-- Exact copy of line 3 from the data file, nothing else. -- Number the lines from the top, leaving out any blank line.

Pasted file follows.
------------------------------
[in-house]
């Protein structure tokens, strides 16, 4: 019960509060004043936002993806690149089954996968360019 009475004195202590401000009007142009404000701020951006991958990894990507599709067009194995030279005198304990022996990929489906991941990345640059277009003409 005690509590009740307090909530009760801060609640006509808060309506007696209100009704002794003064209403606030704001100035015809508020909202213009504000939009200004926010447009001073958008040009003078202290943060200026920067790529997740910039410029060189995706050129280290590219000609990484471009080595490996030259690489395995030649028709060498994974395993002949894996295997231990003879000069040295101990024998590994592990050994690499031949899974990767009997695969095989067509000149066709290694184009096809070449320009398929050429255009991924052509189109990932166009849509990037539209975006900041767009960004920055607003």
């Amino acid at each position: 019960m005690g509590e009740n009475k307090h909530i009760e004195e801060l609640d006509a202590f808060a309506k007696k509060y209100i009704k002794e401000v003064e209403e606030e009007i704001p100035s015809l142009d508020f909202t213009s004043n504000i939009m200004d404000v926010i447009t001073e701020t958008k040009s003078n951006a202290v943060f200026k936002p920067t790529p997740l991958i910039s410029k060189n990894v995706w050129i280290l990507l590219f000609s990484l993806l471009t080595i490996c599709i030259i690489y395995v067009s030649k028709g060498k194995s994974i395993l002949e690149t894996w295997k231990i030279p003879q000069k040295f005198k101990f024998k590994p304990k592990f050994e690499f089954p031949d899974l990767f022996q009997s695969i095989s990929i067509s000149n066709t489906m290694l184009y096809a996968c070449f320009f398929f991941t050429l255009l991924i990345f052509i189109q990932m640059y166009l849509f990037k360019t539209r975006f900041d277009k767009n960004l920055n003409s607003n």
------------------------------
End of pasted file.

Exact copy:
């Amino acid at each position: 019960m005690g509590e009740n009475k307090h909530i009760e004195e801060l609640d006509a202590f808060a309506k007696k509060y209100i009704k002794e401000v003064e209403e606030e009007i704001p100035s015809l142009d508020f909202t213009s004043n504000i939009m200004d404000v926010i447009t001073e701020t958008k040009s003078n951006a202290v943060f200026k936002p920067t790529p997740l991958i910039s410029k060189n990894v995706w050129i280290l990507l590219f000609s990484l993806l471009t080595i490996c599709i030259i690489y395995v067009s030649k028709g060498k194995s994974i395993l002949e690149t894996w295997k231990i030279p003879q000069k040295f005198k101990f024998k590994p304990k592990f050994e690499f089954p031949d899974l990767f022996q009997s695969i095989s990929i067509s000149n066709t489906m290694l184009y096809a996968c070449f320009f398929f991941t050429l255009l991924i990345f052509i189109q990932m640059y166009l849509f990037k360019t539209r975006f900041d277009k767009n960004l920055n003409s607003n």